fermentation tube a U-shaped tube with one end closed, for determining gas production by bacteria.
Levin tube a gastroduodenal catheter of sufficiently small caliber to permit transnasal passage; see illustration.
Two types of nasogastric tubes. From Ignatavicius et al., 1995.
Linton tube a triple-lumen tube with a single balloon used to control hemorrhage from esophageal varices. Once it is positioned under fluoroscopic control and inflated, the balloon exerts pressure against the submucosal venous network at the cardioesophageal junction, thus restricting the flow of blood to the esophageal varices.
Miller-Abbott tube see miller-abbott tube.
Minnesota tube a tube with four lumens, used in treatment of esophageal varices; having a lumen for aspiration of esophageal secretions is its major difference from the sengstaken-blakemore tube.
nasogastric tube see nasogastric tube.
nasotracheal tube an endotracheal tube that passes through the nose.
neural tube the epithelial tube produced by folding of the neural plate in the early embryo.
orotracheal tube an endotracheal tube that passes through the mouth.
otopharyngeal tube eustachian tube.
Rehfuss tube a single-lumen oral tube used to obtain specimens of biliary secretions for diagnostic study; it is weighted on one end so that it can be passed through the mouth and positioned at the point where the bile duct empties into the duodenum. See also biliary drainage test.
Salem sump tube a double-lumen nasogastric tube used for suction and irrigation of the stomach. One lumen is attached to suction for the drainage of gastric contents and the second lumen is an air vent. See illustration.
Sengstaken-Blakemore tube see sengstaken-blakemore tube.
stomach tube see stomach tube.
T-tube one shaped like the letter T and inserted into the biliary tract to allow for drainage of bile; it is generally left in place for 10 days or more in order to develop a tract through which bile can drain after the tube is removed. A T-tube cholangiogram is usually performed prior to removal of the tube in order to determine that the common duct is patent and free of stones. If stones are found they can be removed through the tube tract by instruments inserted under x-ray guidance.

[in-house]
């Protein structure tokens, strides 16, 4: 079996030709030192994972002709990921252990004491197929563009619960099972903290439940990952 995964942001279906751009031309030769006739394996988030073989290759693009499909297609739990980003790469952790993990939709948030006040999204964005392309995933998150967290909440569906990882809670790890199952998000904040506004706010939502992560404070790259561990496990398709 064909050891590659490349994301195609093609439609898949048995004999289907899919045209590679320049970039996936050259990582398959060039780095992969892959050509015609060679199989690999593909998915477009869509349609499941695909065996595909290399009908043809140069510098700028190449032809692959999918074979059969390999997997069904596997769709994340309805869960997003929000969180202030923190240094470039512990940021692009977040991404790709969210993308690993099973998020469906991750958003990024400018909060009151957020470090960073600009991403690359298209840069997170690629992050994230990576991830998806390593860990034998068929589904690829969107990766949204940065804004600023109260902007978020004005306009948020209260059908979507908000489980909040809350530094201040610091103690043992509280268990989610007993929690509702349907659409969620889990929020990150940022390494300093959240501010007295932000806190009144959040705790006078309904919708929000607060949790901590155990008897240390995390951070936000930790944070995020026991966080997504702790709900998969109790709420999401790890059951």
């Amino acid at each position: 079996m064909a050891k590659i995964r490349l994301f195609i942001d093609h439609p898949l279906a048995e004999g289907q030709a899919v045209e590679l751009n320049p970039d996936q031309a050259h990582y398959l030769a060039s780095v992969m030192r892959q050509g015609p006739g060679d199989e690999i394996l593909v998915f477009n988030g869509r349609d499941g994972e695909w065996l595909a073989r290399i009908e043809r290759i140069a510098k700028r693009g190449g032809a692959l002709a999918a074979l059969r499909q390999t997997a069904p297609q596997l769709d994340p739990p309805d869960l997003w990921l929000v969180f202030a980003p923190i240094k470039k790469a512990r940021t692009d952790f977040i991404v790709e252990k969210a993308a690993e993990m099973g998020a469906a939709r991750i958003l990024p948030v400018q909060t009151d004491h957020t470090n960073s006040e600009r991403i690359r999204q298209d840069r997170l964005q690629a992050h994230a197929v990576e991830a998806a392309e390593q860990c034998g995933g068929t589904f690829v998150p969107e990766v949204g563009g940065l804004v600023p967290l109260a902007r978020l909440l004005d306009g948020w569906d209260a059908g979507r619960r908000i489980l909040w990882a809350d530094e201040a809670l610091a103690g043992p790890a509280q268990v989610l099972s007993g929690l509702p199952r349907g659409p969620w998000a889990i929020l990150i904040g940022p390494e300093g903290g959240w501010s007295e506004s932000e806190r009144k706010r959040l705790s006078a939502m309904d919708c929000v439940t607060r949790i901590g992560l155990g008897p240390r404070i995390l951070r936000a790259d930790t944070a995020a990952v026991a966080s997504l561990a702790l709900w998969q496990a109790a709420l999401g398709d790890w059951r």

test tube a tube of thin glass, closed at one end; used in chemical tests and other laboratory procedures.
thoracostomy tube a tube inserted through an opening in the chest wall, for application of suction to the pleural cavity; used to drain fluid or blood or to reexpand the lung in pneumothorax. See also chest tube.
tracheal tube endotracheal tube.
tracheostomy tube a curved endotracheal tube that is inserted into the trachea through a tracheostomy; see discussion under tracheostomy.
tympanostomy tube ventilation tube.
uterine tube fallopian tube.
ventilation tube a tube inserted after myringotomy in chronic cases of middle ear effusion, such as in secretory or mucoid otitis media; it provides ventilation and drainage for the middle ear during healing, and is eventually extruded. Called also tympanostomy tube.
Tympanostomy (ventilation) tube. Polyethylene tubes are inserted surgically into the eardrum to relieve middle ear pressure and promote drainage of chronic or recurrent middle ear infections. Tubes extrude spontaneously in 6 months to 1 year. From Jarvis, 1996.
Wangensteen tube a small nasogastric tube connected with a special suction apparatus to maintain gastric and duodenal decompression.
Whelan-Moss T-tube a t-tube whose crossbar tube is larger in diameter than the drainage tube.
x-ray tube a glass vacuum bulb containing two electrodes; electrons are obtained either from gas in the tube or from a heated cathode. When suitable potential is applied, electrons travel at high velocity from cathode to anode, where they are suddenly arrested, giving rise to x-rays.

tube feeding

the administration of nutritionally balanced liquefied foods or nutrients through a tube inserted into the esophagus, stomach, duodenum, or jejunum. The conditions for which tube feeding is administered include after mouth or gastric surgery, in severe burns, in paralysis or obstruction of the esophagus, in severe cases of anorexia nervosa, and for unconscious patients or those unable to chew or swallow. Also called esophageal feeding, gavage feeding, jejunostomy feeding, nasogastric feeding. See also drip gavage, enteral tube feeding.

tube feed·ing

(tūb fēd'ing)